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Numerical and statistical methods have rapidly become part of a palaeolimnologist's tool-kit. They are used to explore and summarise complex data, reconstruct past environmental variables from fossil assemblages, and test competing hypotheses about the causes of observed changes in lake biota through history. Tracking Environmental Change Using Lake Sediments, Volume 5 brings together a wide array of numerical and statistical techniques currently available for use in palaeolimnology and other branches of palaeoecology.
Part I: Introduction, Numerical Overview, and Data-Sets
1. The march towards the quantitative analysis of palaeolimnological data
2. Overview of numerical methods in palaeolimnology
Part II: Numerical Methods for the Analysis of Modern and Stratigraphical Palaeolimnological Data
4. Introduction and overview of Part II
5. Exploratory data analysis and data display
6. Assessment of uncertainties associated with palaeolimnological laboratory methods and microfossil analysis
7. Clustering and partitioning
8. From classical to canonical ordination
9. Statistical learning in palaeolimnology
Part III: Numerical Methods for the Analysis of Stratigraphical Palaeolimnological Data
10. Introduction and overview of Part III
11. Analysis of stratigraphical data
12. Estimation of age-depth relationships 13. Core correlation
14. Quantitative environmental reconstructions from biological data
15. Analogue methods in palaeolimnology
16. Autocorrelogram and periodogram analyses of palaeolimnological temporal-series from lakes in central and western North America to assess shifts in drought conditions
Part IV: Case Studies and Future Developments in Quantitative Palaeolimnology
17. Introduction and overview of Part IV
18. Limnological responses to environmental changes at inter-annual to decadal time scales
19. Human impacts - applications of numerical methods to evaluate surface-water acidification and eutrophication
20. Tracking Holocene climatic change with aquatic biota from lake sediments: case studies of commonly used numerical techniques
21. Conclusions and future challenges
Glossary, acronyms, and abbreviations
H. John B. Birks is Professor in Quantitative Ecology and Palaeoecology at the Department of Biology, University of Bergen and the Bjerknes Centre for Climate Research (Norway), Emeritus Professor at the Environmental Change Research Centre, University College London, and Distinguished Visiting Fellow at the School of Geography and the Environment, University of Oxford. He was Adjunct Professor in the Department of Biology at Queen's University (Kingston, Ontario) until 2011.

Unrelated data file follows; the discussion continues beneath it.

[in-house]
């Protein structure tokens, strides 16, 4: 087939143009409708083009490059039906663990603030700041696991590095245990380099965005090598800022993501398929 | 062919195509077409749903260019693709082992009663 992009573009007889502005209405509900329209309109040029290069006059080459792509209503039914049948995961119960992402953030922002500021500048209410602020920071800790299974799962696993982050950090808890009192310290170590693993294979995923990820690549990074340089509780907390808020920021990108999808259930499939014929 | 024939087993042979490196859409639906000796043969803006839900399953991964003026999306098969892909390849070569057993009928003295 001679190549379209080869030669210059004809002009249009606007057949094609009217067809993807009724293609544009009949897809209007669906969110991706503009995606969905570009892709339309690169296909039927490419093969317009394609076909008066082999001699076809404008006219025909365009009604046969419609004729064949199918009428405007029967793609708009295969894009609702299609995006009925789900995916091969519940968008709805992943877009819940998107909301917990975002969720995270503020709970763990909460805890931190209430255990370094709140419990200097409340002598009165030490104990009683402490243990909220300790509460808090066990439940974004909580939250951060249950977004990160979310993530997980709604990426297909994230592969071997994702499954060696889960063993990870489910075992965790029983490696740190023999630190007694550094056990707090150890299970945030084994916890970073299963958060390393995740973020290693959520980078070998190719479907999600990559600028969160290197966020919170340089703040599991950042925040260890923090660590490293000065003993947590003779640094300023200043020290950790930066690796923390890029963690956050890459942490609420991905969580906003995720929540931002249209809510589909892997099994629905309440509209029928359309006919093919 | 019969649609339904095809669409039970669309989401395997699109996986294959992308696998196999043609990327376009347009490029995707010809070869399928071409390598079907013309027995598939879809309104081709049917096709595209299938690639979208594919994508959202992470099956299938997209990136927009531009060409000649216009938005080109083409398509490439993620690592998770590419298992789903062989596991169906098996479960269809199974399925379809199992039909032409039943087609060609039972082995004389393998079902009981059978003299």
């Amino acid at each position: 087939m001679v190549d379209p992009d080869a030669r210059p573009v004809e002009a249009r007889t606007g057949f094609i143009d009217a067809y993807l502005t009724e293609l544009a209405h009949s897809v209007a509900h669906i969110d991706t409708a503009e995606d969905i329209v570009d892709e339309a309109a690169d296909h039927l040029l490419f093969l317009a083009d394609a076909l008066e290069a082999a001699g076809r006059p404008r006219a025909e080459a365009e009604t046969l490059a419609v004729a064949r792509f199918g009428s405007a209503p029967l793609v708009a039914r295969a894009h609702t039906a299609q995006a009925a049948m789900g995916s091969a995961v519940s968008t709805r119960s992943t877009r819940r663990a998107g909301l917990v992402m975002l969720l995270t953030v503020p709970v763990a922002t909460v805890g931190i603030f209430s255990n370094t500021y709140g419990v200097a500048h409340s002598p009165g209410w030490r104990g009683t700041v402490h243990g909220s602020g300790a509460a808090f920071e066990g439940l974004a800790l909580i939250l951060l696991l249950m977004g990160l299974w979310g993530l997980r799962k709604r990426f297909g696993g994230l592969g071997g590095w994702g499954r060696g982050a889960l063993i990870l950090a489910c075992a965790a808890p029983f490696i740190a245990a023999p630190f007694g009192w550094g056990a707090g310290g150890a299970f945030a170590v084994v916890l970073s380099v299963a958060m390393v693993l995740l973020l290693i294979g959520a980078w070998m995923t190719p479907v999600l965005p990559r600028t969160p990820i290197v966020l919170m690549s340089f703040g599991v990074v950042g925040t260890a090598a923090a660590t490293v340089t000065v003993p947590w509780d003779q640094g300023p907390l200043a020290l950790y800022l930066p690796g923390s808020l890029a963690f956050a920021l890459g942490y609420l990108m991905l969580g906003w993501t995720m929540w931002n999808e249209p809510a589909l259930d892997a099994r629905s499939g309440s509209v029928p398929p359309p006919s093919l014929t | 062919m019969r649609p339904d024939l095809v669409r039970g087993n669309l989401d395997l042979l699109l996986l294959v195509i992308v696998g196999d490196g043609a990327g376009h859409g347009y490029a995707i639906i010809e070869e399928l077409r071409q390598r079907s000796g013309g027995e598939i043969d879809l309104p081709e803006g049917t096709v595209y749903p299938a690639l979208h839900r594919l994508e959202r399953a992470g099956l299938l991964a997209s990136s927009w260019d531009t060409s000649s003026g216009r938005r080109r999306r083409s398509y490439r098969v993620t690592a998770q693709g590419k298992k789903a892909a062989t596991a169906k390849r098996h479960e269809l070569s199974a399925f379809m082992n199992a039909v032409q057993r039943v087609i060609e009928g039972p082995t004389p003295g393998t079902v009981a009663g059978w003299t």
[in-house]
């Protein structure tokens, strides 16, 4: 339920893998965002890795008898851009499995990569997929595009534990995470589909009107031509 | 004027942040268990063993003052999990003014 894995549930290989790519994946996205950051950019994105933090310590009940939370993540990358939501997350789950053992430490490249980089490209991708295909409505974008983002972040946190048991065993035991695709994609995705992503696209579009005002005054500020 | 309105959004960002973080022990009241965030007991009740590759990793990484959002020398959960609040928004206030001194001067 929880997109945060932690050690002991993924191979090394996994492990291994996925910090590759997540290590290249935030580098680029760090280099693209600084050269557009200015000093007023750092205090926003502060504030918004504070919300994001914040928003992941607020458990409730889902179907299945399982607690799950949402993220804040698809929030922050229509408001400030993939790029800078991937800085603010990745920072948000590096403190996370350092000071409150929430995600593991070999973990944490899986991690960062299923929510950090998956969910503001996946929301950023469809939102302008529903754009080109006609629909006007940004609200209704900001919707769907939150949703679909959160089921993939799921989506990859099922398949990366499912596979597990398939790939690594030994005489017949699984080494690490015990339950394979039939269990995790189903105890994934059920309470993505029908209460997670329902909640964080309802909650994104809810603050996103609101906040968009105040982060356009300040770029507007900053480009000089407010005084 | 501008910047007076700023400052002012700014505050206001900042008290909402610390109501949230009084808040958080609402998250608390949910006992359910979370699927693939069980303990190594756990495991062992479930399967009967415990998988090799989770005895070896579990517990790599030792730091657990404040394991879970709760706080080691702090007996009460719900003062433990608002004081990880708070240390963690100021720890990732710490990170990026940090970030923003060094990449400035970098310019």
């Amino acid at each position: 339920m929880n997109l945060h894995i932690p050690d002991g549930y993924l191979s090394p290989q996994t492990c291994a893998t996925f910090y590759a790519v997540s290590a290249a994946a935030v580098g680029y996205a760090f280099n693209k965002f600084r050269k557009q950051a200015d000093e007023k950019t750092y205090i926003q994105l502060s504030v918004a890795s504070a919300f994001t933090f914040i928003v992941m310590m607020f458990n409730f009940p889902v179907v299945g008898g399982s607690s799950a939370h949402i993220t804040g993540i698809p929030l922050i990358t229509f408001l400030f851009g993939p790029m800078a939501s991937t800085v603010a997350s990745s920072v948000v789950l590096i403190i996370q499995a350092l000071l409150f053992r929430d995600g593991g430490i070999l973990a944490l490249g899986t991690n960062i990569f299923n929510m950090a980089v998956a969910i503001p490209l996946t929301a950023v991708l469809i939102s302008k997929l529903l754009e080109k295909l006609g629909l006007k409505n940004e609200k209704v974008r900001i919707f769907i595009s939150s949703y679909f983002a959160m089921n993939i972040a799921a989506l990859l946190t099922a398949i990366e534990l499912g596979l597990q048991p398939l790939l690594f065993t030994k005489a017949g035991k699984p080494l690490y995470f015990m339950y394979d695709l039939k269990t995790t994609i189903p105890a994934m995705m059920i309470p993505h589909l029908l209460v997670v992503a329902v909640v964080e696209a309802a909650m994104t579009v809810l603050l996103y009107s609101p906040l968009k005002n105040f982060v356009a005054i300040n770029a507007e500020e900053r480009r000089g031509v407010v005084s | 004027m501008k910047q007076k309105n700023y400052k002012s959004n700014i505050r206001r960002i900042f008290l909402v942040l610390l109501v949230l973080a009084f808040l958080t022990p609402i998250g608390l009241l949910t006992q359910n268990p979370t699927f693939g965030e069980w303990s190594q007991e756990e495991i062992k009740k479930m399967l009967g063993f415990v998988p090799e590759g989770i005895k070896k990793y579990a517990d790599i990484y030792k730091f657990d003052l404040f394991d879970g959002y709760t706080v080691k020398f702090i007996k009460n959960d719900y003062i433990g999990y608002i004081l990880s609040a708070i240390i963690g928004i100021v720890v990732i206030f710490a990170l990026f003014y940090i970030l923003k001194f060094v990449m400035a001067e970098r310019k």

André F. Lotter is Professor in Palaeoecology at the Institute of Environmental Biology of Utrecht University (The Netherlands), where he is head of the Laboratory of Palaeobotany and Palynology.
Steve Juggins is a Senior Lecturer and Head of Department in the School of Geography, Politics and Sociology, Newcastle University where he teaches and researches issues of aquatic pollution, diatom analysis, palaeolimnology, and quantitative palaeoecology.
John P. Smol is a Professor in the Department of Biology at Queen's University (Kingston, Ontario), where he also holds the Canada Research Chair in Environmental Change. He co-directs the Paleoecological Environmental Assessment and Research Lab (PEARL). John Smol was the founding editor of the international "Journal of Paleolimnology" (1987-2007) and is current editor of the journal Environmental Reviews, and editor of the Developments in Paleoenvironmental Research book series.
"The book is divided into Parts I-IV with a total of 21 chapters. [...] All figures, tables and equations are well-reproduced and enhance the text substantially. This book is a unique and timely publication within the field of palaeoenvironmental research. [...] all of the chapters have substantial reference lists. The content is also made accessible to new researchers through the 41-page glossary and a detailed index. [...] an essential reference for postgraduate students and postdoctoral researchers in the early stages of their careers."
- Adrian Palmer, The Holocene, February, 2013
"Each chapter provides basic concepts of the method presented, details concerning data preparation and transformation, a thorough discussion supported by case studies, and recommendations regarding potential use in palaeolimnological studies. [...] the content is well illustrated by figures and tables of excellent quality. A very important part of each chapter is a list of up-to-date references and suitable software packages. [...] it is a priceless source of knowledge which should be among must-read books on every palaeolimnologist's bookshelf."
- Wojciech Tylmann, Geologos, Vol. 19 (4), 2013